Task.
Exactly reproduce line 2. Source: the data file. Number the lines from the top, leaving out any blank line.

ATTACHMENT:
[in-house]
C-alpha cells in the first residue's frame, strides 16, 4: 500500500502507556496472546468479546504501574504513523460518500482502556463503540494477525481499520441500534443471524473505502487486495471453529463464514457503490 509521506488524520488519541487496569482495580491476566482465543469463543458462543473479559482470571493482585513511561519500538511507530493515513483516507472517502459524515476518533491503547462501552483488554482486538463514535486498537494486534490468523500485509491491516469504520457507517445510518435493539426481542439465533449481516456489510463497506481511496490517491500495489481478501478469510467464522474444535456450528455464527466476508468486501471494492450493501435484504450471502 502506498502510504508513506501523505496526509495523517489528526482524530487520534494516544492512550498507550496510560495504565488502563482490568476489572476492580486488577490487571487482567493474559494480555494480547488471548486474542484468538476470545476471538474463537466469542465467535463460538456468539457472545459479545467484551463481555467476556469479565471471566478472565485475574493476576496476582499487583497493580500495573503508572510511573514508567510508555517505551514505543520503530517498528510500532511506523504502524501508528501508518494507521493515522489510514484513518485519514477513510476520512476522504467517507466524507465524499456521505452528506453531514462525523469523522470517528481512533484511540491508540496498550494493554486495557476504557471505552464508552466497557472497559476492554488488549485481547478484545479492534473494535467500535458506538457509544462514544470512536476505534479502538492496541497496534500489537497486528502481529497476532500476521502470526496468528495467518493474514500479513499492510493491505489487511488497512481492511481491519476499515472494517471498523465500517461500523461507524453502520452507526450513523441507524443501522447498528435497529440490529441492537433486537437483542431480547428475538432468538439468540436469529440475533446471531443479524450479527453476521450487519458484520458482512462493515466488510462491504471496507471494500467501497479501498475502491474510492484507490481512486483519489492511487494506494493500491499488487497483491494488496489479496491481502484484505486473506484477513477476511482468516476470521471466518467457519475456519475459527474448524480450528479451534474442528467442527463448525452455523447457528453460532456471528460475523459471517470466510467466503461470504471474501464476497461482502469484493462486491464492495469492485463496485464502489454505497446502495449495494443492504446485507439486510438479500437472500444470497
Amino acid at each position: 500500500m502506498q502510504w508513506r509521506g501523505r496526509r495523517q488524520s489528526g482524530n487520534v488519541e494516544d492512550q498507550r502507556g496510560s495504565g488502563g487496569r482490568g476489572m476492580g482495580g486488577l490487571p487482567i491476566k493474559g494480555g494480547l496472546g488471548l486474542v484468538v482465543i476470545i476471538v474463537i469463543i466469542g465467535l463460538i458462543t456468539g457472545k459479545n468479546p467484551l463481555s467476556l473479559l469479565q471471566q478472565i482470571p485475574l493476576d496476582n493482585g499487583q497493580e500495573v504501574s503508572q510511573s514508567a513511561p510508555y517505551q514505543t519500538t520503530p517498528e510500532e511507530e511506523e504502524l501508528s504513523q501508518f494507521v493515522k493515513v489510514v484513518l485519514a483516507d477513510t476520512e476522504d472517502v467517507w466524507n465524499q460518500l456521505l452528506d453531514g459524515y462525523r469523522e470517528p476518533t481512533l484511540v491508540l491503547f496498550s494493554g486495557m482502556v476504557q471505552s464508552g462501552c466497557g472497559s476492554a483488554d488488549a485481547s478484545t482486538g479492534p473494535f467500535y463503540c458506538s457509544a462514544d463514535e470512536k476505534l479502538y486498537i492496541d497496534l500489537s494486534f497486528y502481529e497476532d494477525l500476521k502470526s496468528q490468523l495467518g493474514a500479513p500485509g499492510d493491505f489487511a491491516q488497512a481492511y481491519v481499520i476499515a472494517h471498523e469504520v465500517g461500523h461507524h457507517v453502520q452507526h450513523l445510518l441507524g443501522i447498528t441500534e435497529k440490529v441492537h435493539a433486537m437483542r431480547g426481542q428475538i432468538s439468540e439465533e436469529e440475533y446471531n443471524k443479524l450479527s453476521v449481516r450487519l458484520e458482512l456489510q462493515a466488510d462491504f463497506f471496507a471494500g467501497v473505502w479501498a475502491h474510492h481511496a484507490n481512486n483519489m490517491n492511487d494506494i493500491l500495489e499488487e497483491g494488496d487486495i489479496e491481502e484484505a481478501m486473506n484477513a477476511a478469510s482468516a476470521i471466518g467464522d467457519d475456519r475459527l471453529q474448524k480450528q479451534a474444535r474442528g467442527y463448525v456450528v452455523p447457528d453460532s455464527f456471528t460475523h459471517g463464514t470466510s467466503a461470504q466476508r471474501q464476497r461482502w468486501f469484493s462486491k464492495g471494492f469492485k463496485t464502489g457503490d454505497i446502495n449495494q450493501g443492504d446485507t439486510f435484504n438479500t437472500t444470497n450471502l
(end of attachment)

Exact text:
C-alpha cells in the first residue's frame, strides 16, 4: 500500500502507556496472546468479546504501574504513523460518500482502556463503540494477525481499520441500534443471524473505502487486495471453529463464514457503490 509521506488524520488519541487496569482495580491476566482465543469463543458462543473479559482470571493482585513511561519500538511507530493515513483516507472517502459524515476518533491503547462501552483488554482486538463514535486498537494486534490468523500485509491491516469504520457507517445510518435493539426481542439465533449481516456489510463497506481511496490517491500495489481478501478469510467464522474444535456450528455464527466476508468486501471494492450493501435484504450471502 502506498502510504508513506501523505496526509495523517489528526482524530487520534494516544492512550498507550496510560495504565488502563482490568476489572476492580486488577490487571487482567493474559494480555494480547488471548486474542484468538476470545476471538474463537466469542465467535463460538456468539457472545459479545467484551463481555467476556469479565471471566478472565485475574493476576496476582499487583497493580500495573503508572510511573514508567510508555517505551514505543520503530517498528510500532511506523504502524501508528501508518494507521493515522489510514484513518485519514477513510476520512476522504467517507466524507465524499456521505452528506453531514462525523469523522470517528481512533484511540491508540496498550494493554486495557476504557471505552464508552466497557472497559476492554488488549485481547478484545479492534473494535467500535458506538457509544462514544470512536476505534479502538492496541497496534500489537497486528502481529497476532500476521502470526496468528495467518493474514500479513499492510493491505489487511488497512481492511481491519476499515472494517471498523465500517461500523461507524453502520452507526450513523441507524443501522447498528435497529440490529441492537433486537437483542431480547428475538432468538439468540436469529440475533446471531443479524450479527453476521450487519458484520458482512462493515466488510462491504471496507471494500467501497479501498475502491474510492484507490481512486483519489492511487494506494493500491499488487497483491494488496489479496491481502484484505486473506484477513477476511482468516476470521471466518467457519475456519475459527474448524480450528479451534474442528467442527463448525452455523447457528453460532456471528460475523459471517470466510467466503461470504471474501464476497461482502469484493462486491464492495469492485463496485464502489454505497446502495449495494443492504446485507439486510438479500437472500444470497